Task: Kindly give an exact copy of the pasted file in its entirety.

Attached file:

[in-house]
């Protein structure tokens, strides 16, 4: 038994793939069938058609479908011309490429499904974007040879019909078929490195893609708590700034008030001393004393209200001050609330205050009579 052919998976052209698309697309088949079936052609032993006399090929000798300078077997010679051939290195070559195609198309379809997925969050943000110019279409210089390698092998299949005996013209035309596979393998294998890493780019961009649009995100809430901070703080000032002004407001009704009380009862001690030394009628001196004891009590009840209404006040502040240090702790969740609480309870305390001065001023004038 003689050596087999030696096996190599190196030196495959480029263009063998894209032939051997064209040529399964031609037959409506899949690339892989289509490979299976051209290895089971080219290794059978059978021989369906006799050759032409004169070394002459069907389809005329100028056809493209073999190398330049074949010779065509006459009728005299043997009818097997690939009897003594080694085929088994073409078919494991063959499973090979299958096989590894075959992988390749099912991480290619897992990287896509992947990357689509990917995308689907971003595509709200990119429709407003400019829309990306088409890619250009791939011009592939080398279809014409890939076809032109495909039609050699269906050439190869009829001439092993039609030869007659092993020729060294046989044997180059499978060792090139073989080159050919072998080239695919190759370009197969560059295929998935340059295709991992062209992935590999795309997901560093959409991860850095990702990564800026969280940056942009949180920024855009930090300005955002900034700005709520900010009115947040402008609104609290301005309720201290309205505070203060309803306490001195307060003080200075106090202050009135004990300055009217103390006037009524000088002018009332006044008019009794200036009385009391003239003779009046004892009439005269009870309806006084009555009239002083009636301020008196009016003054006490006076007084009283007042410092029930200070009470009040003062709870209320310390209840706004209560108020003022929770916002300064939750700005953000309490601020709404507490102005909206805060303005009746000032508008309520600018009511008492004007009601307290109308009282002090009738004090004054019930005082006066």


[in-house]
């Protein structure tokens, strides 16, 4: 038994793939069938058609479908011309490429499904974007040879019909078929490195893609708590700034008030001393004393209200001050609330205050009579 052919998976052209698309697309088949079936052609032993006399090929000798300078077997010679051939290195070559195609198309379809997925969050943000110019279409210089390698092998299949005996013209035309596979393998294998890493780019961009649009995100809430901070703080000032002004407001009704009380009862001690030394009628001196004891009590009840209404006040502040240090702790969740609480309870305390001065001023004038 003689050596087999030696096996190599190196030196495959480029263009063998894209032939051997064209040529399964031609037959409506899949690339892989289509490979299976051209290895089971080219290794059978059978021989369906006799050759032409004169070394002459069907389809005329100028056809493209073999190398330049074949010779065509006459009728005299043997009818097997690939009897003594080694085929088994073409078919494991063959499973090979299958096989590894075959992988390749099912991480290619897992990287896509992947990357689509990917995308689907971003595509709200990119429709407003400019829309990306088409890619250009791939011009592939080398279809014409890939076809032109495909039609050699269906050439190869009829001439092993039609030869007659092993020729060294046989044997180059499978060792090139073989080159050919072998080239695919190759370009197969560059295929998935340059295709991992062209992935590999795309997901560093959409991860850095990702990564800026969280940056942009949180920024855009930090300005955002900034700005709520900010009115947040402008609104609290301005309720201290309205505070203060309803306490001195307060003080200075106090202050009135004990300055009217103390006037009524000088002018009332006044008019009794200036009385009391003239003779009046004892009439005269009870309806006084009555009239002083009636301020008196009016003054006490006076007084009283007042410092029930200070009470009040003062709870209320310390209840706004209560108020003022929770916002300064939750700005953000309490601020709404507490102005909206805060303005009746000032508008309520600018009511008492004007009601307290109308009282002090009738004090004054019930005082006066």